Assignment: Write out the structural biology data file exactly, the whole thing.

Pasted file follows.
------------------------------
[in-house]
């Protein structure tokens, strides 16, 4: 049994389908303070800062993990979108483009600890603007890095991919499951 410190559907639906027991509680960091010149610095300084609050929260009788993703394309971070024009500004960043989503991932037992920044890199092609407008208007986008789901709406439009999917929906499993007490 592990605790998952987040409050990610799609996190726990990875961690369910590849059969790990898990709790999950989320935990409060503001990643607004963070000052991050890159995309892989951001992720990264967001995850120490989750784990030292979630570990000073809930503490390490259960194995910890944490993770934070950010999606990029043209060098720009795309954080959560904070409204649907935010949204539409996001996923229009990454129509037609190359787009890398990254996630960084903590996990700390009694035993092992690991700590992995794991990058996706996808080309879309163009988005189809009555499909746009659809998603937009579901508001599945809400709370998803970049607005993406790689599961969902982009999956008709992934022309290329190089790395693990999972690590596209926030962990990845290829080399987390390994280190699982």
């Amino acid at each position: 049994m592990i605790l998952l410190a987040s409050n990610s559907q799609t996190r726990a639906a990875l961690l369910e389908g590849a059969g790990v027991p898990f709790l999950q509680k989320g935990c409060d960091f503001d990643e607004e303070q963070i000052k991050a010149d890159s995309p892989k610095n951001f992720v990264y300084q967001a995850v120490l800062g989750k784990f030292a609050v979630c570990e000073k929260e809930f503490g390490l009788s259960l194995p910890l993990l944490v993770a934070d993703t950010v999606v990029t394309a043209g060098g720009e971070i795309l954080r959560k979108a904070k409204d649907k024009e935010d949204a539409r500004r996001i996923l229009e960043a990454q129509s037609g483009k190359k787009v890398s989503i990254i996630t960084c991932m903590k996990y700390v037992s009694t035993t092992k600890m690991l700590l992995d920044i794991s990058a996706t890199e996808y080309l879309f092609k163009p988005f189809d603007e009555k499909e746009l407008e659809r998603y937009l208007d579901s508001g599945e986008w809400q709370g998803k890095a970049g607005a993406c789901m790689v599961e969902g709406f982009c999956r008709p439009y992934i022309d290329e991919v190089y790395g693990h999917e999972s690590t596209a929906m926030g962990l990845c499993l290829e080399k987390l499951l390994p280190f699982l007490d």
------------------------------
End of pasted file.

[in-house]
């Protein structure tokens, strides 16, 4: 049994389908303070800062993990979108483009600890603007890095991919499951 410190559907639906027991509680960091010149610095300084609050929260009788993703394309971070024009500004960043989503991932037992920044890199092609407008208007986008789901709406439009999917929906499993007490 592990605790998952987040409050990610799609996190726990990875961690369910590849059969790990898990709790999950989320935990409060503001990643607004963070000052991050890159995309892989951001992720990264967001995850120490989750784990030292979630570990000073809930503490390490259960194995910890944490993770934070950010999606990029043209060098720009795309954080959560904070409204649907935010949204539409996001996923229009990454129509037609190359787009890398990254996630960084903590996990700390009694035993092992690991700590992995794991990058996706996808080309879309163009988005189809009555499909746009659809998603937009579901508001599945809400709370998803970049607005993406790689599961969902982009999956008709992934022309290329190089790395693990999972690590596209926030962990990845290829080399987390390994280190699982």
């Amino acid at each position: 049994m592990i605790l998952l410190a987040s409050n990610s559907q799609t996190r726990a639906a990875l961690l369910e389908g590849a059969g790990v027991p898990f709790l999950q509680k989320g935990c409060d960091f503001d990643e607004e303070q963070i000052k991050a010149d890159s995309p892989k610095n951001f992720v990264y300084q967001a995850v120490l800062g989750k784990f030292a609050v979630c570990e000073k929260e809930f503490g390490l009788s259960l194995p910890l993990l944490v993770a934070d993703t950010v999606v990029t394309a043209g060098g720009e971070i795309l954080r959560k979108a904070k409204d649907k024009e935010d949204a539409r500004r996001i996923l229009e960043a990454q129509s037609g483009k190359k787009v890398s989503i990254i996630t960084c991932m903590k996990y700390v037992s009694t035993t092992k600890m690991l700590l992995d920044i794991s990058a996706t890199e996808y080309l879309f092609k163009p988005f189809d603007e009555k499909e746009l407008e659809r998603y937009l208007d579901s508001g599945e986008w809400q709370g998803k890095a970049g607005a993406c789901m790689v599961e969902g709406f982009c999956r008709p439009y992934i022309d290329e991919v190089y790395g693990h999917e999972s690590t596209a929906m926030g962990l990845c499993l290829e080399k987390l499951l390994p280190f699982l007490d």